2.3.1 Euler-Lagrange equation

We continue to follow the notational convention of Chapter 1 and denote by , , , , , etc. the partial derivatives of the Lagrangian . To keep things simple, we assume that all derivatives appearing in our calculations exist and are continuous. While we will not focus on spelling out the weakest possible regularity assumptions on , we will make some remarks to clarify this issue in Section 2.3.3.

Let be a given test curve in . For a perturbation in (2.10) to be admissible, the new curve (2.10) must again satisfy the boundary conditions (2.8). Clearly, this is true if and only if

In other words, we must only consider perturbations vanishing at the endpoints. Now, the first-order necessary condition (1.37) says that if is a local extremum of , then for every satisfying (2.11) we must have . (We denoted extrema by in (1.37) but here we drop the asterisks to avoid overly cluttered notation.) In the present case we want to go further and use the specific form of given by (2.9) to arrive at a more explicit condition in terms of the Lagrangian .

Recall that the first variation was defined via

The left-hand side of (2.12) is

We can write down its first-order Taylor expansion with respect to by expanding the expression inside the integral with the help of the chain rule:

Matching this with the right-hand side of (2.12), we deduce that the first variation is

Note that, proceeding slightly differently, we could arrive at the same result by remembering from (1.34)-(1.36) that

and using differentiation under the integral sign on the right-hand side of (2.13).

We see that the first variation depends not just on but also on . This is not surprising since has as one of its arguments. However, we can eliminate the dependence on if we apply integration by parts to the second term on the right-hand side of (2.14):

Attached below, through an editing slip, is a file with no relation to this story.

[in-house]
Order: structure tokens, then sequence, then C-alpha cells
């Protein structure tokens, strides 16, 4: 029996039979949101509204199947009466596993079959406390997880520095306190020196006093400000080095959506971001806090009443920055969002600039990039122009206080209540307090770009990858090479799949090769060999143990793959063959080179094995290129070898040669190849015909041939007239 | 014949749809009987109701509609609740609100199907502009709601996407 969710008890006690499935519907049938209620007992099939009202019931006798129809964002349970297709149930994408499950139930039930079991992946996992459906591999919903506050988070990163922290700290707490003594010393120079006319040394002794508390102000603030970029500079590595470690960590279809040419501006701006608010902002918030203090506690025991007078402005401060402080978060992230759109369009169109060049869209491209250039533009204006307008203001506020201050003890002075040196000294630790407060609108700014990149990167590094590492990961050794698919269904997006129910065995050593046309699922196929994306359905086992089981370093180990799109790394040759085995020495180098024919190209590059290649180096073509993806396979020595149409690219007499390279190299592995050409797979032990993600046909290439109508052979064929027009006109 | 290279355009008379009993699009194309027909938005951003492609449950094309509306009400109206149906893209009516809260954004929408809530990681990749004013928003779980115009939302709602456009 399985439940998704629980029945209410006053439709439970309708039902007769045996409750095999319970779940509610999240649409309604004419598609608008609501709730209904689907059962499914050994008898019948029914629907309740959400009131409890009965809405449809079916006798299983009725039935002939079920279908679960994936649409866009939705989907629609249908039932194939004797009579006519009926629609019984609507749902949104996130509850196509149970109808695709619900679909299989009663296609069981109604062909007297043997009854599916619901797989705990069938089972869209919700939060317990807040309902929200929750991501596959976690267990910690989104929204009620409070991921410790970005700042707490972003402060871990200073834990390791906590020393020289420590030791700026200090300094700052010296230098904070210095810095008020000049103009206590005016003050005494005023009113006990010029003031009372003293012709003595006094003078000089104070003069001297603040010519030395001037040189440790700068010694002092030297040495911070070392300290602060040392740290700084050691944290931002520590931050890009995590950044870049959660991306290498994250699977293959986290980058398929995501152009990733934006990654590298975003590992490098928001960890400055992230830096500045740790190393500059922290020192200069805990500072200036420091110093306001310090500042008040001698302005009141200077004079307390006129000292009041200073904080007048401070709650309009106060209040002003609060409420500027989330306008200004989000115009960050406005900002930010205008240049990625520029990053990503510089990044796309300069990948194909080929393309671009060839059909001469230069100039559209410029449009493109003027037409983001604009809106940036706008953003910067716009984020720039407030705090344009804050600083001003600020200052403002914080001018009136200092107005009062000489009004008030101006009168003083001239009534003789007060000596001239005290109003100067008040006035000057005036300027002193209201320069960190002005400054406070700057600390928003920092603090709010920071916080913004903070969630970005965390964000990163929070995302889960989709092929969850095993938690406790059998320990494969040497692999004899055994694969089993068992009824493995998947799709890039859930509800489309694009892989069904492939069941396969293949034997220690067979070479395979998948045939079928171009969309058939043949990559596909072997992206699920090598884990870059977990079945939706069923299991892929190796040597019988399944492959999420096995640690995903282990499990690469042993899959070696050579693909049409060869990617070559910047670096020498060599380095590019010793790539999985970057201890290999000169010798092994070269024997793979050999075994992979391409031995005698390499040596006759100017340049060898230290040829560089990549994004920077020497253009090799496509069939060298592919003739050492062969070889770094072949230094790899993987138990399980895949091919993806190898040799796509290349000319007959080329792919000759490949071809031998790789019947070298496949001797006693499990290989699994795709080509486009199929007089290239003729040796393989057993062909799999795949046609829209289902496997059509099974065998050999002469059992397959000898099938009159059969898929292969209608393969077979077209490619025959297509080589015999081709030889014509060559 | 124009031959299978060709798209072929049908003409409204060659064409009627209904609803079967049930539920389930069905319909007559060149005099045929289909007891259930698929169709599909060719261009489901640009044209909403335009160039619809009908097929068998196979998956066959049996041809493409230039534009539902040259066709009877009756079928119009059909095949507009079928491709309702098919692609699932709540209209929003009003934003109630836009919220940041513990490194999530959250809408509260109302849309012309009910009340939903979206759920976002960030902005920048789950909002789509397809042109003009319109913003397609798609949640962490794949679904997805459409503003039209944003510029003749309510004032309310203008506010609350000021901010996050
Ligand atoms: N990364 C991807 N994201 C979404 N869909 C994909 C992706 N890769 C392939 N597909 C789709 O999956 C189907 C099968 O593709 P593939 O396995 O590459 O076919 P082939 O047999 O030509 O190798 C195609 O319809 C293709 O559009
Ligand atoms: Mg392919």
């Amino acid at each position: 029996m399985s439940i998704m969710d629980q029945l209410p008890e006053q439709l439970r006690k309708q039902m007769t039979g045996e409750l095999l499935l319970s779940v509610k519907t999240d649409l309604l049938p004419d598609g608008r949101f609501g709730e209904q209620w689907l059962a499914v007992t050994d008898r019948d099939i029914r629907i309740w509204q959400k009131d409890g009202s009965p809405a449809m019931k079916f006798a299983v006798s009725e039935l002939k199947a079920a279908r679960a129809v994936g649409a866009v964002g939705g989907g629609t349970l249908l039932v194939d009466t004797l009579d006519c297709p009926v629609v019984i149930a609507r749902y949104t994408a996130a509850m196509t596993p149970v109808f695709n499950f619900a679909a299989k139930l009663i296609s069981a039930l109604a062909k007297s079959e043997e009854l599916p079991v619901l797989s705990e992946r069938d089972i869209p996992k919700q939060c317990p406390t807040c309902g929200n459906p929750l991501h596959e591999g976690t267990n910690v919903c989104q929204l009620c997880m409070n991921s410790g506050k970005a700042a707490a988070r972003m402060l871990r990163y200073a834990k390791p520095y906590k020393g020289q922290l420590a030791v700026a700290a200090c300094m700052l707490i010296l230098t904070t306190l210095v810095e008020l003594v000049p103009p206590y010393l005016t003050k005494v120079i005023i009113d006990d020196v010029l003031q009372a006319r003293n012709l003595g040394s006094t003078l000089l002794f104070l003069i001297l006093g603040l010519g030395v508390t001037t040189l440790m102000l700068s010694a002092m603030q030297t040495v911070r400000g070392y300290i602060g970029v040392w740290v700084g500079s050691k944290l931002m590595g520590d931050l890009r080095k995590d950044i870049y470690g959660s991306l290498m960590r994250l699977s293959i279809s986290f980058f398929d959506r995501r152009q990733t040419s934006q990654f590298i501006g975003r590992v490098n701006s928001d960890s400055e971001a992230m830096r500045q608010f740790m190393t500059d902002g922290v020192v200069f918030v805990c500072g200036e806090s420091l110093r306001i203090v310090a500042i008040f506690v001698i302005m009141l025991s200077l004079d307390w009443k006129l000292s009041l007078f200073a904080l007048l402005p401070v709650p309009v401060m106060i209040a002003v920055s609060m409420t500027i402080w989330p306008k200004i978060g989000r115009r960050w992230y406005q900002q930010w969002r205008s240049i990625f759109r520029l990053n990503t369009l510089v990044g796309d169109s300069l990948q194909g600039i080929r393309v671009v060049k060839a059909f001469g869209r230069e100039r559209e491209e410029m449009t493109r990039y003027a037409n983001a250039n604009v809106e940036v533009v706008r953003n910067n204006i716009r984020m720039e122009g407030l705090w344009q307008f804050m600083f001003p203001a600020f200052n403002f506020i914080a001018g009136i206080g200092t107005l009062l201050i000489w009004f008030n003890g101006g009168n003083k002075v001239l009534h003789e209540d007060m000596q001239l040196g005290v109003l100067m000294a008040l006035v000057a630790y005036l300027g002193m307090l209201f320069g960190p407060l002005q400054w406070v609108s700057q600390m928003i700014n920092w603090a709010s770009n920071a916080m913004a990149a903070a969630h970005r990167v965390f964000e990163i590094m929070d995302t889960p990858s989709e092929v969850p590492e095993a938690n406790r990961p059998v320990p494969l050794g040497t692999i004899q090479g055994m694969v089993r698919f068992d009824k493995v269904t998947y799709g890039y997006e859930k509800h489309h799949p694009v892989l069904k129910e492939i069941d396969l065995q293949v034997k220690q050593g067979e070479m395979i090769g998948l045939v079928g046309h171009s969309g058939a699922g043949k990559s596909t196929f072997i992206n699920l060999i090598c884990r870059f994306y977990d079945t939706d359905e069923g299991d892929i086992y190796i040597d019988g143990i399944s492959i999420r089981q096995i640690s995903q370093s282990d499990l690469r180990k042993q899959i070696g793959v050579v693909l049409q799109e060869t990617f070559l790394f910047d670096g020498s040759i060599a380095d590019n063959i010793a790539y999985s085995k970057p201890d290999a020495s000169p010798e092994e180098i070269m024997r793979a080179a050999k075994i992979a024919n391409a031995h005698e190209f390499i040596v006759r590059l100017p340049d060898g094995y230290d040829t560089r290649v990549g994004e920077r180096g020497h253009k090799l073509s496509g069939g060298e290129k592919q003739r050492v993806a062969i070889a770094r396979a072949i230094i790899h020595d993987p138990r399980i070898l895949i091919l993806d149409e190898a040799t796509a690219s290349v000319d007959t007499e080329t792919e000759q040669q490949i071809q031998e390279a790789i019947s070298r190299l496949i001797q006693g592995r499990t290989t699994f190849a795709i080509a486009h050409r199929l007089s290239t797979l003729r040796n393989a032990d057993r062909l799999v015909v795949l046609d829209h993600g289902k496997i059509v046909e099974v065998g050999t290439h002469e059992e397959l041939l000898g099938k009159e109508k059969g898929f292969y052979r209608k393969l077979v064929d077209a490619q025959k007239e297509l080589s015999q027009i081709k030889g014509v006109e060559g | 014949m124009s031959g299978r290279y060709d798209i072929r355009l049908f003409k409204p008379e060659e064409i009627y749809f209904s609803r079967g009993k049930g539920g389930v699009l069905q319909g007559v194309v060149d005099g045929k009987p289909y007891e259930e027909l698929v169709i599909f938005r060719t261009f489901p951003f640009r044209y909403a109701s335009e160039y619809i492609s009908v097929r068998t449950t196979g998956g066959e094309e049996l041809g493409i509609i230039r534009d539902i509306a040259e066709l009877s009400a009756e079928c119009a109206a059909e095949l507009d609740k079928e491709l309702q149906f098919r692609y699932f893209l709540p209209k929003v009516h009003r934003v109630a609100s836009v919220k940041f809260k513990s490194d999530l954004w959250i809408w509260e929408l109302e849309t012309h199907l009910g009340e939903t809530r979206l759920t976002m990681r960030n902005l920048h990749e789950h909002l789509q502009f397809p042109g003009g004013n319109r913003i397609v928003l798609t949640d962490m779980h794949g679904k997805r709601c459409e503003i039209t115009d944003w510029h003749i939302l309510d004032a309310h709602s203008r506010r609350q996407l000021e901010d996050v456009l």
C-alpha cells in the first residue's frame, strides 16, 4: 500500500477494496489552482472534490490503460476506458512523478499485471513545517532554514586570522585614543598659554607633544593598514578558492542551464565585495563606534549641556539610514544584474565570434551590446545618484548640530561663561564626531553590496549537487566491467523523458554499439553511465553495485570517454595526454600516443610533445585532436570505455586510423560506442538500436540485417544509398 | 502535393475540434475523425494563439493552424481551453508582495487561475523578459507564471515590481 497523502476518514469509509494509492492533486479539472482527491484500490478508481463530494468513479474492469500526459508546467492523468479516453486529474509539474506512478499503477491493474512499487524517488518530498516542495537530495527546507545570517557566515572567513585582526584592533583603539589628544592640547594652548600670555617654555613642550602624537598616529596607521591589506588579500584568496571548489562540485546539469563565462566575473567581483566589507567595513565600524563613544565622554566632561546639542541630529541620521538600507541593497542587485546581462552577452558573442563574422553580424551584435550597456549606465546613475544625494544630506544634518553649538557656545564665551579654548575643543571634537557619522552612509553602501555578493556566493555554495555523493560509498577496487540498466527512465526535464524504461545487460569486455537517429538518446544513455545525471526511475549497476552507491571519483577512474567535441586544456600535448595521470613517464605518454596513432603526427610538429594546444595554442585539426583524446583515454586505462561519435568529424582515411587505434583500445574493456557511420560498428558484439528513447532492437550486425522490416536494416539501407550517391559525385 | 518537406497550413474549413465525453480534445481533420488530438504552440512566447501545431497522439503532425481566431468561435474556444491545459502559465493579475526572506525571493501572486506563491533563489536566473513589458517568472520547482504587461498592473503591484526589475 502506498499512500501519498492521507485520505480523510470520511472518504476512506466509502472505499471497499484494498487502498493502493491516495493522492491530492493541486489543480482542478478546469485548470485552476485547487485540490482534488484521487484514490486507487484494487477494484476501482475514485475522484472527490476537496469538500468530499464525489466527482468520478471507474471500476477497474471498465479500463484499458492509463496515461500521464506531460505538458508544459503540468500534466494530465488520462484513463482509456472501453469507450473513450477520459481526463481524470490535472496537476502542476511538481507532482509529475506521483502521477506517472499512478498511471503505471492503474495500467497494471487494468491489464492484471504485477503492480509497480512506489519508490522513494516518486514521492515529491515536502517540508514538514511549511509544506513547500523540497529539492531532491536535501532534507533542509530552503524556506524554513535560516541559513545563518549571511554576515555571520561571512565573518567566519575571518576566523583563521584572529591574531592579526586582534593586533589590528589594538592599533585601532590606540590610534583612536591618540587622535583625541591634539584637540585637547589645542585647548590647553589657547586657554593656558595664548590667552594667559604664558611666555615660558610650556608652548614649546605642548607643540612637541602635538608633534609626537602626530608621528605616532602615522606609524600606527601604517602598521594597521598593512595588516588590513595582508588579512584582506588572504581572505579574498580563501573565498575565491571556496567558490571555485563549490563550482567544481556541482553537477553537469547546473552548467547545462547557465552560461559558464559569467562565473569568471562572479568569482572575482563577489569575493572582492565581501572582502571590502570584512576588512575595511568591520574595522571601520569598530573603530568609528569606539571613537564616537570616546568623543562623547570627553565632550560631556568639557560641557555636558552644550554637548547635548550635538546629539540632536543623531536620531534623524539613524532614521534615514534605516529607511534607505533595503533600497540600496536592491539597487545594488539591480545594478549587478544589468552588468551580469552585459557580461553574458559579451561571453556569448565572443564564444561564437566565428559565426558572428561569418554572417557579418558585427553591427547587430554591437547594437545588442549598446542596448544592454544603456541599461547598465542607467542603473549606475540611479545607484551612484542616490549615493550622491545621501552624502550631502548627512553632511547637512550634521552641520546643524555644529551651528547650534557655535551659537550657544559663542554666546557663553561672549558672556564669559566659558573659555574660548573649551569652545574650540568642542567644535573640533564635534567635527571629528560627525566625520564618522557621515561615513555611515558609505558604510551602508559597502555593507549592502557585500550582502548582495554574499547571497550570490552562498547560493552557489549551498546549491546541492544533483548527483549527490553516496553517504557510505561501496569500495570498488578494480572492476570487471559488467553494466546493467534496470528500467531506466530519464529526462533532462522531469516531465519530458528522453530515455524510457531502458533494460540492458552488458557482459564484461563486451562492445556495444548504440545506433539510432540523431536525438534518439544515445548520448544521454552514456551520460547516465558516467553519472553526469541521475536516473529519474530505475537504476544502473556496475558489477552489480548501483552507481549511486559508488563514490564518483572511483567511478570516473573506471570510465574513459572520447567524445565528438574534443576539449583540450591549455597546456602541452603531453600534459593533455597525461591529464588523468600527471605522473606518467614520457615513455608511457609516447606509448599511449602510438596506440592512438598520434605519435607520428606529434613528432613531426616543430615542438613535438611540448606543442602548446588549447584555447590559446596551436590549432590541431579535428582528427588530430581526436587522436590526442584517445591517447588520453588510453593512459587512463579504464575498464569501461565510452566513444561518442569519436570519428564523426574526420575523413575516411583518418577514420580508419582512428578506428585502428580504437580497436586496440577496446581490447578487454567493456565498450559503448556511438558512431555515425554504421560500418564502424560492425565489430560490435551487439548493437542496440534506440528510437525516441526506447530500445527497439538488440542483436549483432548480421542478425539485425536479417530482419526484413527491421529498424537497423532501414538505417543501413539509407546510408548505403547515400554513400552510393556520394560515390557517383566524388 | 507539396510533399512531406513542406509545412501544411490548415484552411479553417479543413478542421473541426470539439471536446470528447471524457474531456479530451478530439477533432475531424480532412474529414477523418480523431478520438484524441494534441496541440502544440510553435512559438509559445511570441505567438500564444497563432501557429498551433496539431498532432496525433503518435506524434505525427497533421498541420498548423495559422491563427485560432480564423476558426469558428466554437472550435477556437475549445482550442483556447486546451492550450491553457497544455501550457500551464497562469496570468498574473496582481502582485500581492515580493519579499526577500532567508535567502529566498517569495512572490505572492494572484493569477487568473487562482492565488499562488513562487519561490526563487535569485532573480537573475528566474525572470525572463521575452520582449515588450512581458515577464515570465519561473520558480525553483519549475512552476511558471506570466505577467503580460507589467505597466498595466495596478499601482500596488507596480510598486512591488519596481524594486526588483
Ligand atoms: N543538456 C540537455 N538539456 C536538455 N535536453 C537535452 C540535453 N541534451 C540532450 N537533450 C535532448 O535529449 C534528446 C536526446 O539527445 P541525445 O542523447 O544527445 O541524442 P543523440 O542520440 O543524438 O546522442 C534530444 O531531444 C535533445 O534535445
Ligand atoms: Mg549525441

where the last term is 0 when satisfies the boundary conditions (2.11). Thus we conclude that if is an extremum, then we must have

for all curves vanishing at the endpoints and .

The condition (2.16) does not yet give us a practically useful test for optimality, because we would need to check it for all admissible perturbations . However, it is logical to suspect that the only way (2.16) can hold is if the term inside the parentheses--which does not depend on --equals 0 for all . The next lemma shows that this is indeed the case.

PROOF. Suppose that for some . By continuity, is then nonzero and maintains the same sign on some subinterval containing . Just for concreteness, let us say that is positive on .

Construct a function that is positive on and 0 everywhere else (see Figure 2.7). For example, we can set for and otherwise. This gives , and we reach a contradiction.

It follows from (2.16) and Lemma 2.1 that for to be an extremum, a necessary condition is

This is the celebrated

We must keep in mind, however, that the correct interpretation of the Euler-Lagrange equation is (2.17): and are treated as independent variables when computing the partial derivatives and , then one plugs in for these variables the position and velocity of the curve, and finally the differentiation with respect to is performed using the chain rule. Written out in detail, the right-hand side of (2.17) is

It might not be necessary to actually perform all of these operations, though; sometimes a shortcut is possible, as in the next example.

The functional to be minimized is given by the integral of the Lagrangian along a path, while the Euler-Lagrange equation involves derivatives of and must hold for every point on the optimal path; observe that the integral has disappeared. The underlying reason is that if a path is optimal, then every infinitesimally small portion of it is optimal as well (no ``shortcuts" are possible). The exact mechanism by which we pass from the statement that the integral is minimized to the pointwise condition is revealed by Lemma 2.1 and its proof.

Trajectories satisfying the Euler-Lagrange equation (2.18) are
called *extremals*. Since the Euler-Lagrange equation is only a
necessary condition for optimality, not every extremal is an extremum.
We see from (2.19) that the equation (2.18) is a
second-order differential equation; thus we expect that generically, the two
boundary conditions (2.8) should be enough to specify a unique
extremal. When this is true--as is the case in the above example--and when
an optimal curve is known to exist, we can actually conclude that the unique
extremal gives the optimal solution.
In general, the question of existence
of optimal solutions is not trivial, and the following example
should serve as a warning. (We will come back to this issue later in the context of optimal control.)